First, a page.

She found nothing unusual about the upper respiratory or GI tract. Then she got to the body cavity where instantly she discovered a huge amount of yellowish fluid. Some of this fluid had formed large, congealed masses around the liver.
Congealed fluid masses around the liver.
Congealed fluid mass after removal from body cavity.
File this one under, "Stuff that shouldn't be in my chicken."
The dime is present to give an idea of the size of the yellow congealed "stuff."
Clearly this fluid was a sign of something bad... but what?
Next Linda worked her way toward the lungs which sit up inside the ribcage, on either side of the spine.
And that's when things got interesting!
Normal chicken lungs should look rather smooth and pink like this:
But this is what Linda found:
The lungs appear to be covered in yellow fluid.
And check out these weird, round rubbery... things!
The lungs showed signs of airsaculitis and these weird, rubbery round masses.
With Linda's hands still in the body cavity and her phone on her ear, I jumped on Google and did a search for Chicken Lungs images. I had only to scroll down a little before I came across this image:
The image looked like what Linda was describing to me, so I clicked on the link (available under photo) and it took me to a page on The Poultry Site which described Aspergillosis.
Aspergillosis is fungus that can develop in warm, wet conditions. The spores of this fungus can be inhaled by any living creature, but in most cases the body identifies the spores as a threat and attacks them. In cases where there is heavy fungus growth and where the living creature is very young, very old or immunocompromised, the inhaled spores of this fungus will begin to grow inside the lungs.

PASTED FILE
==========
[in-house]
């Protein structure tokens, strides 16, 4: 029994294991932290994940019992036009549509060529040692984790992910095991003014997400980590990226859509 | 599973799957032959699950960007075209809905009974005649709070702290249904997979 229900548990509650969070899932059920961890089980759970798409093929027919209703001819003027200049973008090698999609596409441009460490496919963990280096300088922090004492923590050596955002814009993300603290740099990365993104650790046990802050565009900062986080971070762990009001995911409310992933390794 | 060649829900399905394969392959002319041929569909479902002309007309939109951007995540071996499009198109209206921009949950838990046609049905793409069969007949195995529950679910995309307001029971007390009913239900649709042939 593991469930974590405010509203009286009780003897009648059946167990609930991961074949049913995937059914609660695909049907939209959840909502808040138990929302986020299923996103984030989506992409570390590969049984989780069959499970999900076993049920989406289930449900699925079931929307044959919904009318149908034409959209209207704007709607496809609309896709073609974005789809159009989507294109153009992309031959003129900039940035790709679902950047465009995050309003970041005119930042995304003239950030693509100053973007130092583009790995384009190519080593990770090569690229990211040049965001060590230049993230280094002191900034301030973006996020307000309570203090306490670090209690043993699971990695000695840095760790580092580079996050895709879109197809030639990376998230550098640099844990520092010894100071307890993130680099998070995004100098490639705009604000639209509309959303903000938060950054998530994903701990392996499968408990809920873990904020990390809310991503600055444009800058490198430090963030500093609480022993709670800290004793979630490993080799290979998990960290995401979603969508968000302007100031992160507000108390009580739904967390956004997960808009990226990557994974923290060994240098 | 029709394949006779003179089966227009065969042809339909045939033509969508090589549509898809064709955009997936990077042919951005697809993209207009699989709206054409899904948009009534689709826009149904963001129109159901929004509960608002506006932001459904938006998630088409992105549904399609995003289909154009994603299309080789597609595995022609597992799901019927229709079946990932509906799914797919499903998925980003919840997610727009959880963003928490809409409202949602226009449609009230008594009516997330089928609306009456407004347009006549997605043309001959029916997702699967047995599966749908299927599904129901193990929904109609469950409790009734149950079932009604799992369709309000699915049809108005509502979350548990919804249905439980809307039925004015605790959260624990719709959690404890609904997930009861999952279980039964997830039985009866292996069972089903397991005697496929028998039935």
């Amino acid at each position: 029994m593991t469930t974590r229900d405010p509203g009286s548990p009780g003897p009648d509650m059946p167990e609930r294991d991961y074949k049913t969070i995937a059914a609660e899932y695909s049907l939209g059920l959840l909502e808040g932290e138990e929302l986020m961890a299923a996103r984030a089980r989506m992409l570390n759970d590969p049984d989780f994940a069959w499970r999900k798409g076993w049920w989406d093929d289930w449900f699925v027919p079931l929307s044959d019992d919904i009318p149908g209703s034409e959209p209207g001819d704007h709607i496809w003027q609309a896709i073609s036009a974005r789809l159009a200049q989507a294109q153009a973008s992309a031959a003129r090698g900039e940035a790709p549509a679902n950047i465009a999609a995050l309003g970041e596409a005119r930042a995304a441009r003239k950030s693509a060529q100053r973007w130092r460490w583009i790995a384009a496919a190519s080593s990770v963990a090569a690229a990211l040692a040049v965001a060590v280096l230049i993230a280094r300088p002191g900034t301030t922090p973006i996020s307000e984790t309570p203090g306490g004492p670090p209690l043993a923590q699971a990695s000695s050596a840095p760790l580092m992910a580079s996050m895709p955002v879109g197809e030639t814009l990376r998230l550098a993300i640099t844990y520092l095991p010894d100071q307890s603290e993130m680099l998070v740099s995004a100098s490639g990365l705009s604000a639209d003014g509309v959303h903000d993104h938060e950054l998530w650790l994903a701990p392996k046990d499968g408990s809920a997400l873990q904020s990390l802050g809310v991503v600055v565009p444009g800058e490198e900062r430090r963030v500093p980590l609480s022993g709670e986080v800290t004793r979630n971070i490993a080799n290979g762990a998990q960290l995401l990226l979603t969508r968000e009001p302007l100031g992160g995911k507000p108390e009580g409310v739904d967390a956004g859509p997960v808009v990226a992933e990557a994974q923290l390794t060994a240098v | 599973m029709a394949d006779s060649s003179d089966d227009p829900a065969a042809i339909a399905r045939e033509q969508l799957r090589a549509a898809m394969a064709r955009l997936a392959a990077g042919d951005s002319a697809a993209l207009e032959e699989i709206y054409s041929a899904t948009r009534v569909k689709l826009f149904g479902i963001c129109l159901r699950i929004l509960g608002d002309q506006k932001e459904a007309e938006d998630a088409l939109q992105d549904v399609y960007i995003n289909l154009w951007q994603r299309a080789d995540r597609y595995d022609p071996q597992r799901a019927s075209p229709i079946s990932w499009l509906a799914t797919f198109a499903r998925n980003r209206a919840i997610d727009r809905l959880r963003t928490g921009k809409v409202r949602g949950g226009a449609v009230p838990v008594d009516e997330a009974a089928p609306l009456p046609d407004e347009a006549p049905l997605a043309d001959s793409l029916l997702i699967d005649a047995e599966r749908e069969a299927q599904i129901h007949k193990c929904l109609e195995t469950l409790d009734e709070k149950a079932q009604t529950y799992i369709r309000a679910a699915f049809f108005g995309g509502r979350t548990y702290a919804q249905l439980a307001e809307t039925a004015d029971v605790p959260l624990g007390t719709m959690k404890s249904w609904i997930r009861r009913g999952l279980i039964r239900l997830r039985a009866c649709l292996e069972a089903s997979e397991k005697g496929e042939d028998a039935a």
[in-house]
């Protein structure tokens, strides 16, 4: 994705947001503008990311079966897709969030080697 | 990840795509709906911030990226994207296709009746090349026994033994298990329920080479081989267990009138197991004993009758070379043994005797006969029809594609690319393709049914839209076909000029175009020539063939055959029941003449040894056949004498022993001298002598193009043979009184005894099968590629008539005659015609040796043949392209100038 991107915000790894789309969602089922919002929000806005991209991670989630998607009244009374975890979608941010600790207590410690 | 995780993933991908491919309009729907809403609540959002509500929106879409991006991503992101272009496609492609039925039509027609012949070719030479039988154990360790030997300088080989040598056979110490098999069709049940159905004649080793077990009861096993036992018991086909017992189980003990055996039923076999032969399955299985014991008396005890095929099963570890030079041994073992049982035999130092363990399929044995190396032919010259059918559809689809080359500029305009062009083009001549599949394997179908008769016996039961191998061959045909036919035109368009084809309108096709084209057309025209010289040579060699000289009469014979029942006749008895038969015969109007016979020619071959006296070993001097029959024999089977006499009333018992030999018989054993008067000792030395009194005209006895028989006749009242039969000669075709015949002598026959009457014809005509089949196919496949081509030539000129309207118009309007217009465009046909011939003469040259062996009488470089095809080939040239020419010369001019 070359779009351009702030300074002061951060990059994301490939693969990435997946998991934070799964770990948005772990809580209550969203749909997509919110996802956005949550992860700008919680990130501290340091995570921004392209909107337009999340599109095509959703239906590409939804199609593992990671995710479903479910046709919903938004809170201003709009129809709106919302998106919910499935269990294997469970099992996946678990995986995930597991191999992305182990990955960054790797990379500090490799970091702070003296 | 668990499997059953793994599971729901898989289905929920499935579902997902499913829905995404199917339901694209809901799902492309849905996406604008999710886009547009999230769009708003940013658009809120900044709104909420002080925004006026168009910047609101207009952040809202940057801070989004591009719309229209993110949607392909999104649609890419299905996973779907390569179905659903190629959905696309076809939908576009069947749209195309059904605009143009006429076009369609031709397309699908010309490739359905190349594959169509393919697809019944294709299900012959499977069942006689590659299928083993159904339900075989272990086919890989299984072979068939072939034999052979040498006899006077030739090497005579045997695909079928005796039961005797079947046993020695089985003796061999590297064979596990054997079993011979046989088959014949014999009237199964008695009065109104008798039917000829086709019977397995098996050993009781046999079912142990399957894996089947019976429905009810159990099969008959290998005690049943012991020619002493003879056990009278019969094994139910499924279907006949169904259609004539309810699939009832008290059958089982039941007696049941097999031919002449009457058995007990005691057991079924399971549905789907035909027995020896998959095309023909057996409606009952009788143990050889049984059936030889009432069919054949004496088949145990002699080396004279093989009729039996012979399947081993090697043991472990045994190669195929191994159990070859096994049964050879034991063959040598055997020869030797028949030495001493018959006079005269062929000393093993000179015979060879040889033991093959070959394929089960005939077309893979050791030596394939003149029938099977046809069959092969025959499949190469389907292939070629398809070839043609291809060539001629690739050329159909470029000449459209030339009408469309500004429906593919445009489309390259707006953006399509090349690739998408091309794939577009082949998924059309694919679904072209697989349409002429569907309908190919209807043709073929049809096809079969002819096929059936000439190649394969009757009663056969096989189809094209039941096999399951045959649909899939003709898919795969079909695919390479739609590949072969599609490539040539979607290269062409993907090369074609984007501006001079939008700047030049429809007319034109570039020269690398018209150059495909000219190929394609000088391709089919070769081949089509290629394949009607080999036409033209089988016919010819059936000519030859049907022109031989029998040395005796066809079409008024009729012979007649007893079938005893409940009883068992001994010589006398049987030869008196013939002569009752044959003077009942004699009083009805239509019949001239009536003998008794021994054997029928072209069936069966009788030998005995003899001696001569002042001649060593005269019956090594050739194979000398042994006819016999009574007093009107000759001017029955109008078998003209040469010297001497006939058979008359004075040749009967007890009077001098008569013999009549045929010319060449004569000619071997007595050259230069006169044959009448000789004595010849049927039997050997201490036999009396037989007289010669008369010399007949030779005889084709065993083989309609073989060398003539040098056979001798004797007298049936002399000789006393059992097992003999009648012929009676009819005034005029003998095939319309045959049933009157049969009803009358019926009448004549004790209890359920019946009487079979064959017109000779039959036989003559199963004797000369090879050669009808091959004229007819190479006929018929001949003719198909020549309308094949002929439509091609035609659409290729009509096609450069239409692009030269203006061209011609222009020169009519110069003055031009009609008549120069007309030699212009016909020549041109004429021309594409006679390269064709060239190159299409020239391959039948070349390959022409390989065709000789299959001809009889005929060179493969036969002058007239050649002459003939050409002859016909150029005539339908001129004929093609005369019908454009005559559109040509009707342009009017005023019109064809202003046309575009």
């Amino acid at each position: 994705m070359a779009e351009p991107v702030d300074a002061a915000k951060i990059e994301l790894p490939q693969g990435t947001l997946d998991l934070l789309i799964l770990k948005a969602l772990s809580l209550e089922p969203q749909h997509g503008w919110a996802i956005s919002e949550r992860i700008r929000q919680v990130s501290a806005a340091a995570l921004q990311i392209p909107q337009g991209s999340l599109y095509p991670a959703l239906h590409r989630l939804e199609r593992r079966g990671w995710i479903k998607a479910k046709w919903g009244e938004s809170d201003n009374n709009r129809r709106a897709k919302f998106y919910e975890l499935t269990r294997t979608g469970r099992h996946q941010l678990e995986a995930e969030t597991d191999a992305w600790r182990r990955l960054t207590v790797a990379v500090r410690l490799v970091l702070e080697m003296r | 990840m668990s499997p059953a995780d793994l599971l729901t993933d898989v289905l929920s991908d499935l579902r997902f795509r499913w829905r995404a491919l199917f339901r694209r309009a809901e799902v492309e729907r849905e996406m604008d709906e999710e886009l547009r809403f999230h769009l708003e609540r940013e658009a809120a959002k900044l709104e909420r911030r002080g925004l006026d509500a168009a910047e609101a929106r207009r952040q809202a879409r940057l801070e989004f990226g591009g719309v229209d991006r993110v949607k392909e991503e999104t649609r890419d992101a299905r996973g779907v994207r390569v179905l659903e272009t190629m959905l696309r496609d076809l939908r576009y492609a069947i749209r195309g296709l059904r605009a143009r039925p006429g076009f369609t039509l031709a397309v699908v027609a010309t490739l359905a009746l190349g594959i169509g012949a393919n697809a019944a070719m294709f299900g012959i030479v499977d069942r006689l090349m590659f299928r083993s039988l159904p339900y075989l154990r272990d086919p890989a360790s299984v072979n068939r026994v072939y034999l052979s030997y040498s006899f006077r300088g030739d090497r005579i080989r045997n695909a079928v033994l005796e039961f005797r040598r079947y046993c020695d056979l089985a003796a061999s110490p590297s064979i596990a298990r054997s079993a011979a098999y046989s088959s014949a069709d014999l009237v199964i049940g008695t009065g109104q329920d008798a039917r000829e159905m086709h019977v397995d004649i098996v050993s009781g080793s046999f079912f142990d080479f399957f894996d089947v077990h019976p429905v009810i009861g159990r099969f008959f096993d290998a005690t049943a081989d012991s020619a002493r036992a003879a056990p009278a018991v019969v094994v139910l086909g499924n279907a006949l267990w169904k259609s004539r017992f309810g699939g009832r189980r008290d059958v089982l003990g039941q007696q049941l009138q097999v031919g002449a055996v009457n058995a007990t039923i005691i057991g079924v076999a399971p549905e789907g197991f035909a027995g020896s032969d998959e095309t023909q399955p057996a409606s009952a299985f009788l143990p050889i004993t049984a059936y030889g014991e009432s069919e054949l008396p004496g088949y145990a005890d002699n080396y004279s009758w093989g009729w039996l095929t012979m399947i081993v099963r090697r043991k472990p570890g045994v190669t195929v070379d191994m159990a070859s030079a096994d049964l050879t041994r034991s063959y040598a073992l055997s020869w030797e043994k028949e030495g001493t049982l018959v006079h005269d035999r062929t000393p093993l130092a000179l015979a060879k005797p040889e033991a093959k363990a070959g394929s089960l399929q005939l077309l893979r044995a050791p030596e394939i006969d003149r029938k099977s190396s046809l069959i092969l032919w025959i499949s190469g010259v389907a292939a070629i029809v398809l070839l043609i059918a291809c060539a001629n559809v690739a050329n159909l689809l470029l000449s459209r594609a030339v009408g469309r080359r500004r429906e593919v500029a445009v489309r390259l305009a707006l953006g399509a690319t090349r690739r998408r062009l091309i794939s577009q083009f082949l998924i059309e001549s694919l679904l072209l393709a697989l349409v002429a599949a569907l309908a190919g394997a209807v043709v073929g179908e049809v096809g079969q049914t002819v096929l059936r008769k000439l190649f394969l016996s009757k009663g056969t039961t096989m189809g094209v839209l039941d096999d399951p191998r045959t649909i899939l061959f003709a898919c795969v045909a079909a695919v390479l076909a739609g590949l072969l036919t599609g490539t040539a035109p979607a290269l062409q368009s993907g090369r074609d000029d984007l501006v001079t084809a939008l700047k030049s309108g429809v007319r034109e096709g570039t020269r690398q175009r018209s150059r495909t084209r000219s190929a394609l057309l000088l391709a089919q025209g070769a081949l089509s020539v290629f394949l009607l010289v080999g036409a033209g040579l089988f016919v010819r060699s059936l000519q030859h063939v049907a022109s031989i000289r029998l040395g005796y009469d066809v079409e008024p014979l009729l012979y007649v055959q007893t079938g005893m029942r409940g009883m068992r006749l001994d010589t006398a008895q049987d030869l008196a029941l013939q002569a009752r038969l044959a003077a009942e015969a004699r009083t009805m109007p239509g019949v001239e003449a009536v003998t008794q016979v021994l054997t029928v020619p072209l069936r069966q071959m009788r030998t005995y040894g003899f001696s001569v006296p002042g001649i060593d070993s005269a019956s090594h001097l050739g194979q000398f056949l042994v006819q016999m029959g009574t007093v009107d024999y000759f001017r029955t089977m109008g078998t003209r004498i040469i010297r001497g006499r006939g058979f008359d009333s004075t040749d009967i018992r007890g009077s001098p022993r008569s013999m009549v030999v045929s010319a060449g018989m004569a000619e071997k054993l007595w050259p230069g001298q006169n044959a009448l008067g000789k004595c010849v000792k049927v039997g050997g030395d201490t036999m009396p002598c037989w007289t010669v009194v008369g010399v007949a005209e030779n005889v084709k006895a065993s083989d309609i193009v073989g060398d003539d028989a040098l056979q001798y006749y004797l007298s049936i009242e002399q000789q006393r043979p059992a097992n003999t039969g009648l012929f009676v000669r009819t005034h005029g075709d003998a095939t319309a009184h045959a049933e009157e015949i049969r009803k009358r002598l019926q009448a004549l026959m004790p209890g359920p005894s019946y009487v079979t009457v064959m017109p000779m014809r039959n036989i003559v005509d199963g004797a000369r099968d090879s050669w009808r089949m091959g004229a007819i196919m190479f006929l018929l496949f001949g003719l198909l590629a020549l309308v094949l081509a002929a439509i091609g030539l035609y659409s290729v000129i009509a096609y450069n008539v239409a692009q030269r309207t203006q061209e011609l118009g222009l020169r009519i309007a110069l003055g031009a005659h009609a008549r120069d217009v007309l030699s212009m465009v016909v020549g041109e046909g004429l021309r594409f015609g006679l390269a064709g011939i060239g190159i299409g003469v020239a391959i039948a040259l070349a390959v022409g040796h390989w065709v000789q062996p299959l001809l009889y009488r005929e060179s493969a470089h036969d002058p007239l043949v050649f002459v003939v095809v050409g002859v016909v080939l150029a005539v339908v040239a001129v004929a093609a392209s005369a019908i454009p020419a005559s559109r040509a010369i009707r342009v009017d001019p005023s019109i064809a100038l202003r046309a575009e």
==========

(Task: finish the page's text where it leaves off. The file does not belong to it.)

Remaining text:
From MedlinePlus: "Aspergillosis is caused by a fungus (Aspergillus). The fungus is commonly found growing on dead leaves, stored grain, compost piles, or in other decaying vegetation."
All the puzzle pieces started to fall into place...
- The ducklings.
- The warm, damp brooder conditions prior to shipping.
- Shipping stress which may have caused a lowered immune response.
- The lack of other upper respiratory symptoms or mucus.
- The labored breathing.
- The eventual death of bird A and the continuing decline of Bird B. (There is now a Bird C who is showing what may be the first signs of an issue.)
- The fact that none of the birds from Source #2 were affected even after prolonged exposure to the birds from Source #1.
- And finally, the results of the necropsy.
Interestingly, ducks and waterfowl are not as susceptible to Aspergillosis as chickens and other land fowl species. Humans with weakened immune systems can get Aspergillosis.
While I won't advise anyone not to raise chicks and ducklings together, I will say that if you do, the brooder must be kept clean and dry. Mixing wet bedding with a heat light is great if you are shooting for your own giant petri dish, but not for raising young birds.
The same also holds true for coops. make sure your bedding stays dry in this hot weather! If water is spilled or conditions inside your coop are allowed to deteriorate to the point where there is a lot of moisture, Aspirgillus can grow. It can affect not only your birds, but the elderly and anyone else with a compromised immune system.
As for Linda, she already knows that sadly Bird B will likely not survive. Her breathing is already labored and she is unable to gain weight. She plans to use an all-natural anti-fungal cleaner called Oxine (without the Citric Acid activator) in a standard cold water vaporizer in daily breathing treatments for the rest of the birds that came from Source #1 in hopes that it will at least slow the progress of the fungal growth.
(Oxine can be used safely around poultry and other livestock. It may be used in its activated form - with Citric Acid - to fog an entire coop and may be used *not activated* in a vaporizer to help treat respiratory ailments in poultry - including those that are fungal, viral and bacterial. Click on the image to buy this great product.)
** If you are an experienced Medical Doctor or Veterinarian
and see any inconsistencies or incorrect information in this post,
PLEASE let us know so that we may update the information accordingly. ***
~ By Leigh ~